I am a strong believer in the meaning and power of the United States Constitution's First Amendment. All five parts of this amendment are integral to American life throughout its years. Our freedoms of religion, speech, press, assembly and petition are so very important. However, each of the five freedoms does indeed have limits and aspects and cases that will make each of us uncomfortable at times.Too many people forget all the parts of the 1st Amendment, and too many people do not realize how complex they each can be.

Having said that, when I read about the Shame on the United Nations rally to be held in Manhattan's midtown east, at Dag Hammarskjold Plaza by the French Embassy, I decided that I should be there. I was angered by the recent United Nations votes condemning and contemptuous of Israel, and I was hurt and unhappy about the speech made by Secretary of State John Kerry. I made sure to carve out a parcel of time this Thursday, January 12, so as to be able to attend this rally. A rally such as this shows support for Israel, displays criticism of United Nations decisions I dislike, and combines the good old American tenets of free speech, freedom of assembly and to a lesser extent religion, press and petition.

I came about 15 minutes into the rally and stayed for a little over half an hour. I joined about 200 people who waved American and Israeli flags. Others held up signs, most printed but a few hand-written. A few people had wrapped themselves in Israeli flags as capes. Among the speakers and presenters were local politicians, regional rabbis, students from a local Hebrew Day High School, a few musical groups, and others. Men and women spoke, prayed and sang. While there I snapped photos with my cellphone and posted them, along with hashtags, to Facebook, Twitter and Instagram. I did more of this afterward as well.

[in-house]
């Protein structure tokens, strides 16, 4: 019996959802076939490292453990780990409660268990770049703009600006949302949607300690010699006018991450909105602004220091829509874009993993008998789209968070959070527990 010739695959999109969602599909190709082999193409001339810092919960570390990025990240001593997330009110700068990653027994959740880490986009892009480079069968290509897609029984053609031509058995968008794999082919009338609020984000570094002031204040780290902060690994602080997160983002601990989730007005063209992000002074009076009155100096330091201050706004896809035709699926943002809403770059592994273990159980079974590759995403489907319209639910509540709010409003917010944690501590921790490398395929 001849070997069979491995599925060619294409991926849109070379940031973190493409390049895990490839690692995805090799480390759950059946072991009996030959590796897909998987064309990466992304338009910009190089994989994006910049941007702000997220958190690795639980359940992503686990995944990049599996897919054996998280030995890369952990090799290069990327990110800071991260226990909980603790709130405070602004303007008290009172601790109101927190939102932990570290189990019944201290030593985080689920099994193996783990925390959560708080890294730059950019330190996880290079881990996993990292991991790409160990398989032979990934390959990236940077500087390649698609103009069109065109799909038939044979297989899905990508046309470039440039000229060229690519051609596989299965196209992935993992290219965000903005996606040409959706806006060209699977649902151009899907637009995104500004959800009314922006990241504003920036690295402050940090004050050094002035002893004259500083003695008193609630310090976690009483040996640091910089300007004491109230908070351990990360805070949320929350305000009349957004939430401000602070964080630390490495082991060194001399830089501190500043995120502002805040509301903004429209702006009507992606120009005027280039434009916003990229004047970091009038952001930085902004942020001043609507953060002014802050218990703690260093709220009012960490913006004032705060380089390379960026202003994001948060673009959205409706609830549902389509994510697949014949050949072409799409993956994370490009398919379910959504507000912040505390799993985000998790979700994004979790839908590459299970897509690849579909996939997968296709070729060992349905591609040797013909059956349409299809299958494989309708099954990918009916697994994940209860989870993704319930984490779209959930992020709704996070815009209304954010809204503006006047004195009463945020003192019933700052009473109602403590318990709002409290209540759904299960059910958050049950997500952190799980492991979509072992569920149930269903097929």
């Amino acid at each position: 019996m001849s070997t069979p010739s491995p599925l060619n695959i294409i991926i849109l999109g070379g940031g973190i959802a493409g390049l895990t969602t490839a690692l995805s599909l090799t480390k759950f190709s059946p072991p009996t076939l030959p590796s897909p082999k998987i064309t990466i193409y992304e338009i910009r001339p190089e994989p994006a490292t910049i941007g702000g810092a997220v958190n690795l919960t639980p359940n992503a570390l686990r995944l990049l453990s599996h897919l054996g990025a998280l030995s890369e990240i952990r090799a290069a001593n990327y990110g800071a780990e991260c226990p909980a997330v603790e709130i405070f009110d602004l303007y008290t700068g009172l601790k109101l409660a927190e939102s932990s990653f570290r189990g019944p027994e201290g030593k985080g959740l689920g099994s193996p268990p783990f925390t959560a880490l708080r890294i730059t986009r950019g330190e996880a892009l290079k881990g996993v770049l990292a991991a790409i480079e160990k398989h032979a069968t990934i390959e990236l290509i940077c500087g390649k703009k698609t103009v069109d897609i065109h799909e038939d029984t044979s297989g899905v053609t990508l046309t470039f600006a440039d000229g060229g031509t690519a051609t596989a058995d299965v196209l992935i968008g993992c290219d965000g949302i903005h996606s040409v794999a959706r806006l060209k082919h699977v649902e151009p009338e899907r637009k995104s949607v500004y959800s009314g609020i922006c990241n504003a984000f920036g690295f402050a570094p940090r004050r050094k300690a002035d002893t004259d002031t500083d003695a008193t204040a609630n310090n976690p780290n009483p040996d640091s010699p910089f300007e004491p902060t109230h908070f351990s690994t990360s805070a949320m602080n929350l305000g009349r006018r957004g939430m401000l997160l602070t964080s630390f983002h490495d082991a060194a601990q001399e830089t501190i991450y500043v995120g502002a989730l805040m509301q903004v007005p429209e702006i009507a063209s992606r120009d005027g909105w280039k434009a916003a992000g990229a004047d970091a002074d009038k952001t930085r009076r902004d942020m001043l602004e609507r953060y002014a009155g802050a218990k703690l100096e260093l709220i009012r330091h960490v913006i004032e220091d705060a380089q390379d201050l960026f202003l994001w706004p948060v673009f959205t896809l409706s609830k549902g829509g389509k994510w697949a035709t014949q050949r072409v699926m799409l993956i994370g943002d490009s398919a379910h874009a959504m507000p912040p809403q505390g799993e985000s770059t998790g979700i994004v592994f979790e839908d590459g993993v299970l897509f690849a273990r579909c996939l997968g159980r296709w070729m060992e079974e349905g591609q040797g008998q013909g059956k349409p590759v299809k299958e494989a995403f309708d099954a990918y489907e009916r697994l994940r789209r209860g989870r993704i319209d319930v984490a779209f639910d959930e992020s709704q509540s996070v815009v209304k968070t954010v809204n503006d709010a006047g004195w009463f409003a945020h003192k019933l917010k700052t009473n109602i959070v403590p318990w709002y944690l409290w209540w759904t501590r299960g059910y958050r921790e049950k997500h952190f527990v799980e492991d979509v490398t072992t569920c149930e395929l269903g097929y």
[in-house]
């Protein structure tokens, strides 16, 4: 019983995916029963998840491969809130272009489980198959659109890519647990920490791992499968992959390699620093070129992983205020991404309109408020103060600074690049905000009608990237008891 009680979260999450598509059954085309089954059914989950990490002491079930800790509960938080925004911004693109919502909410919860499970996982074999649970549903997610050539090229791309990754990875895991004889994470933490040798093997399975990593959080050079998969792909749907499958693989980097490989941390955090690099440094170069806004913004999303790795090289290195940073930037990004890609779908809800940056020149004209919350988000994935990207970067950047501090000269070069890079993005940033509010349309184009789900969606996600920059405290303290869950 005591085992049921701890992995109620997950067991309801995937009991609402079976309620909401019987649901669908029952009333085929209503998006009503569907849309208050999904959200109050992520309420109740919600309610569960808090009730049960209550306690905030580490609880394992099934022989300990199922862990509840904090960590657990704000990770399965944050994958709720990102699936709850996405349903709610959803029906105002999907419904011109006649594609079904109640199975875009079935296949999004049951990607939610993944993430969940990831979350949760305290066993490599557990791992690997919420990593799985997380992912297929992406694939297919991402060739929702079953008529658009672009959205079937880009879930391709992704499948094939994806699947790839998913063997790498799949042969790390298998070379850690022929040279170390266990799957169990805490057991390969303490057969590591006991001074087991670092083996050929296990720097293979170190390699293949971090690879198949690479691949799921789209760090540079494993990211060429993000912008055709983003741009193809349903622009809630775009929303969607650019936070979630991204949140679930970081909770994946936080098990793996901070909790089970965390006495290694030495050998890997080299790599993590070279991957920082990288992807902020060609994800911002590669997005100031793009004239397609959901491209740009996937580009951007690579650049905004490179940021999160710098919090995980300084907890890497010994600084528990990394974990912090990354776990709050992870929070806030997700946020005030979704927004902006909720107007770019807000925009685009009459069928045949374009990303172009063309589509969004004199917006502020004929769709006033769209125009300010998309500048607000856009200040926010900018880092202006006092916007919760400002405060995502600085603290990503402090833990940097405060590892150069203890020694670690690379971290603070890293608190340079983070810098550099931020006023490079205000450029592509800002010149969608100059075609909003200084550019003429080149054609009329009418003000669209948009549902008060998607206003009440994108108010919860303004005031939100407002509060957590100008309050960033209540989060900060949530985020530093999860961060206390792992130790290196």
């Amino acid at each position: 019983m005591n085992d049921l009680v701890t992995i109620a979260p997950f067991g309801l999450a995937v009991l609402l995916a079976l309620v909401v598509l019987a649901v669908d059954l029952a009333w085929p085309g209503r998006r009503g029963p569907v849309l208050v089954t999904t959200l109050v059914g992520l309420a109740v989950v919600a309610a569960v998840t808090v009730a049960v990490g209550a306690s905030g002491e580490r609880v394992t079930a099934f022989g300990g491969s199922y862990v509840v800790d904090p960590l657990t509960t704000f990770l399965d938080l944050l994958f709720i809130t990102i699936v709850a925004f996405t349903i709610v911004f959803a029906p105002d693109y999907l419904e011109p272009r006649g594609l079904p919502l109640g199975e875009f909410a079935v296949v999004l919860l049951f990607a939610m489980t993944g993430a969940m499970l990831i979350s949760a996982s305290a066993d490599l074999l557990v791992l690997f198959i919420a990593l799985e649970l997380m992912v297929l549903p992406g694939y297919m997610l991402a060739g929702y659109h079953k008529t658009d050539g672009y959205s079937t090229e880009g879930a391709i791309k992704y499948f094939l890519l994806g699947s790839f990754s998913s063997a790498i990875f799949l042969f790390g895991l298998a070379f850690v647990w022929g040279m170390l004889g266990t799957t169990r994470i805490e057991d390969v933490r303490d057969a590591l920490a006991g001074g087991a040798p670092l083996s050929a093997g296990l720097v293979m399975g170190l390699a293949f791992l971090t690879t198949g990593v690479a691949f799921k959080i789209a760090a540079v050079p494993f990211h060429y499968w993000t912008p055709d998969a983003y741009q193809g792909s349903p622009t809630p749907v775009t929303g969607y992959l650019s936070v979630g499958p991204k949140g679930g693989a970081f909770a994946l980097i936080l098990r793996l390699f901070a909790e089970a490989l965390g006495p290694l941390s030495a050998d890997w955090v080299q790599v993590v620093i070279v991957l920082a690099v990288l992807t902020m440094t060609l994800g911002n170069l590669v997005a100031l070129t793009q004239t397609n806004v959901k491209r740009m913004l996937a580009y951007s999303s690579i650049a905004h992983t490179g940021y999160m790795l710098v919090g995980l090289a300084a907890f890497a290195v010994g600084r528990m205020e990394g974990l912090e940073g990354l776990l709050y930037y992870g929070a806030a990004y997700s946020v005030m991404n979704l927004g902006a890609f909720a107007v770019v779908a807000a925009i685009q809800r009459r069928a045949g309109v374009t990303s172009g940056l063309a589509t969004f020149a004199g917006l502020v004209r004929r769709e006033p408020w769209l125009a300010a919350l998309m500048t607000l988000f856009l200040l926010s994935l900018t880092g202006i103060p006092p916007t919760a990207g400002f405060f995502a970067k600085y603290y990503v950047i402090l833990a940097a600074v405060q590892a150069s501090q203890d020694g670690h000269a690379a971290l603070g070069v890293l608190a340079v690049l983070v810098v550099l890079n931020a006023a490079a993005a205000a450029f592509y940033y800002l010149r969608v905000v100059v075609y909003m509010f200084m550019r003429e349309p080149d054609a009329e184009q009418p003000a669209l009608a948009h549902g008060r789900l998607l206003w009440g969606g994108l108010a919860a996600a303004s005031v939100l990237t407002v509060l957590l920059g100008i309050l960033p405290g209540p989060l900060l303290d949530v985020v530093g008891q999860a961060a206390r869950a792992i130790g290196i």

But as much as I wanted to be part of this movement wholeheartedly, I do admit to some misgivings. Not about my support of Israel, and not about my criticism of the United Nations in general. But I will mention certain aspects of this rally which frankly irked me and even ticked me off. One, a few people held up handmade signs that crudely bashed President Obama. While I have not agreed with every single move he made, every word he uttered, over the past eight years as our president, I think he has done many good things. I do not agree with all his words and actions when it comes to Israel, but I do not care to bash him and insinuate that he is a Muslim disciple, as a few conspiracy-minded folk here did.

I also disliked when an area politician made comments that were clearly positive about the man who is soon to be the United States president. I despise this man for a great many reasons and have little reason to trust him or his competence. I did not cheer when this local politician made positive remarks about this man. And I did anticipate some people in the rally would be supporters of him. For example, a loud woman wore one of those obnoxious (to me) red caps with the slogan "Make American Great Again.' I think that America is already great, yet does need improvement, but the man who popularized this slogan is in my estimation a lying, sleazy person unworthy of the office.

And there was at least one person who spoke on the main stage who has angered me and a great many people for her incendiary statements over the past few years. I had posted on social media a photo with this speaker but then realized who she was, and deleted the photo to replace it with another.

Having stated this, I feel that I did the right thing by attending this rally. I wanted to support Israel in this trying time. I believe the First Amendment is there to be exercised. But I also knew that I would feel conflicted about certain things here. And that is life in America: it is not a simple thing. It often involves complexities, competing thoughts, and navigating with a sigh.

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